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Vol. 2, No. 2

by Claire Messud


Sudden questions about the President's probity (or lack thereof) demanded a series of urgent and highly secretive meetings on Monday afternoon. Senator Greengrass did not want to disappoint the Prince, but he simply could not get away; and he beseeched his recalcitrant daughter to do his duty for him.
    "I don't ask a lot of you, Bella honey," he whispered down the line, the ruckus of an impending huddle audible behind him. "But this one's important to your old dad. Don't let me down? It's only a few hours, for God's sake."
    "I hate the monuments."
    "Just whisk him 'round, answer his questions. Think of it as an acting exercise, if you like. You're playing the role of--I don't know--"
    "Tour guide. Okay. But you'll owe me one."



When Councillor Dewi--he of the hairy hands--informed the Prince that Senator Greengrass was sending his daughter in his stead, Ravi was miffed at first.
    "This is a state visit," he said. "And this Senator palms me off on a mere girl? He cannot be serious."
    "His apologies were profuse," said Dewi, fingering an ivory toothpick. "Only this matter with the President is very serious. What can he do?" He shrugged. "We can take offense if you wish," he continued, as the Prince grumpily riffled file folders on his desk, "but it would be imprudent. And besides, this Isabella--she seemed to me a rather remarkable young woman."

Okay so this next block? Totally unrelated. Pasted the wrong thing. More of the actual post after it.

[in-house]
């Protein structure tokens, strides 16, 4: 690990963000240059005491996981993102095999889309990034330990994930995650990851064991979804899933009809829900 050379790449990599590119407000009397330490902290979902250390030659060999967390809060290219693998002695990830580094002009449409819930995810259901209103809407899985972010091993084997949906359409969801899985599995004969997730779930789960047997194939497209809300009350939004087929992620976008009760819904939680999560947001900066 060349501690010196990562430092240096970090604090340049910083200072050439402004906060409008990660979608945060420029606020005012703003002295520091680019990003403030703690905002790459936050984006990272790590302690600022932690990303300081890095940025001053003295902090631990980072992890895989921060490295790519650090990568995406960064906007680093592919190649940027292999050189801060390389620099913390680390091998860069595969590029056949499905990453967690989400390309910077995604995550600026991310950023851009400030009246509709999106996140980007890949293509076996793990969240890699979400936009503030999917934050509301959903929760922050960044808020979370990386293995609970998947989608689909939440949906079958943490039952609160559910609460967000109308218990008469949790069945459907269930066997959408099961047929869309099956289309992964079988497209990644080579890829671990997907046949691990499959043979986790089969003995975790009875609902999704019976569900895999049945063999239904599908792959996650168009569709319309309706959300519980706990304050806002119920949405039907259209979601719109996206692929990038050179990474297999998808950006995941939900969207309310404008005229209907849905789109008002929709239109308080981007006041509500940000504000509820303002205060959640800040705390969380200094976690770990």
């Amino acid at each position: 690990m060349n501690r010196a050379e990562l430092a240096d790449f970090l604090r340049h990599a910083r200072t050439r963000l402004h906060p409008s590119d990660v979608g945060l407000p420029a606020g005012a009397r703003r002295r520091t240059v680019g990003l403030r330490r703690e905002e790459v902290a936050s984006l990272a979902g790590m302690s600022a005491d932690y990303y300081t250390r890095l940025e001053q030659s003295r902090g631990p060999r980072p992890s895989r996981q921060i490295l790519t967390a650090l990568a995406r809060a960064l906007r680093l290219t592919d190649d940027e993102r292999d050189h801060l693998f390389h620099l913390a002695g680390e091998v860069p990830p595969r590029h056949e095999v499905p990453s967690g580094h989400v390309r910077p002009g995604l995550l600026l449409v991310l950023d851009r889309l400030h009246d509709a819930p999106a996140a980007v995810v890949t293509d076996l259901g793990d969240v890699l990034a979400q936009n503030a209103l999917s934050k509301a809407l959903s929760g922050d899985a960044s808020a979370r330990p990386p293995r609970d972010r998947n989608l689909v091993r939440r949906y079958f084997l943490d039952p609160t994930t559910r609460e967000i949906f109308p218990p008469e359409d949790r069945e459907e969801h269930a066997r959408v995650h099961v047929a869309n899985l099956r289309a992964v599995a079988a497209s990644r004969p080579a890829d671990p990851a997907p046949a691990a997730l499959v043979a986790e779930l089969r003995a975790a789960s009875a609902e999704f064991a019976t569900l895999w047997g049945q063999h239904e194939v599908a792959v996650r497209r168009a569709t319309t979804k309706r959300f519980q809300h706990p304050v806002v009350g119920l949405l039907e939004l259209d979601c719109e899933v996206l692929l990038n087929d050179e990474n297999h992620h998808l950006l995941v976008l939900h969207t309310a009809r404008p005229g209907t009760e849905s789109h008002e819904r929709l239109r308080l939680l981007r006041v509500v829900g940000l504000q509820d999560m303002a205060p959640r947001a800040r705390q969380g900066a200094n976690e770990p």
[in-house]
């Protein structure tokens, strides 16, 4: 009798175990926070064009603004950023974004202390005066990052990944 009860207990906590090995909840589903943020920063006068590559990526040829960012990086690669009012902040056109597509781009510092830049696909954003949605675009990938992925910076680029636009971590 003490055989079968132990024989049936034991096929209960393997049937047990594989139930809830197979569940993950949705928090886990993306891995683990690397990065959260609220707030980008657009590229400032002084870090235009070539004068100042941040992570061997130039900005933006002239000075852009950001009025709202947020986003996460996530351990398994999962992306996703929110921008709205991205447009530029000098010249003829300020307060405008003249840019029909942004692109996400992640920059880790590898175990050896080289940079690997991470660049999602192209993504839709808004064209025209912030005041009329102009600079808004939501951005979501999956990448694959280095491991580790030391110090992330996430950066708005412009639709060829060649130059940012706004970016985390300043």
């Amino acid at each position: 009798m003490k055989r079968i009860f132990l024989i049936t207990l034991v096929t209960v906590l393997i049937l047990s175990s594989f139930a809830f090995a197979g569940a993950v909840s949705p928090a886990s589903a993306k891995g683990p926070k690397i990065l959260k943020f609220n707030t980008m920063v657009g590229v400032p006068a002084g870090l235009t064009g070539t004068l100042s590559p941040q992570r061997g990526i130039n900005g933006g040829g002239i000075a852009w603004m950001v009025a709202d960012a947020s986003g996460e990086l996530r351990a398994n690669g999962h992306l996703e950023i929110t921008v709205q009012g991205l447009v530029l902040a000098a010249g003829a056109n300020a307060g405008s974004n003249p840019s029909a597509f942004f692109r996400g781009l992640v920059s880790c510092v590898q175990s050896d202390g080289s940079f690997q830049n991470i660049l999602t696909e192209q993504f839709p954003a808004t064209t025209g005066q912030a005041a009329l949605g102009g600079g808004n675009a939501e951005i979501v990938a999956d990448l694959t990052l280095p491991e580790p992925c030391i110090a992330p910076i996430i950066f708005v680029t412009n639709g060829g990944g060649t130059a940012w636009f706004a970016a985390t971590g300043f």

"Did she?" Prince Ravi stopped his shuffling and looked up. "In what way?"
    "Complicated. Curious. Not like the others."
    "No, it's true. Not like the others." Ravi had been thinking about Isabella since the party. Her coltish fluster in the bathroom had delighted him. With her wary stare and her sharp tongue, she was not of the political ranks, nor was she a gracefully masked society hostess. She did not even resemble the Americans he had known at Oxford, strapping, athletic specimens of wearying vim, splattering the hallowed halls with their appalling confidence. "There was something about her frankness--those green eyes. A refreshing attitude . . ."
    "A questing spirit. And she is most attractive, yes?" Dewi winked, the toothpick between his plump lips.
    "That, too."
    "She may show you things you don't expect to see."
    "She may at that."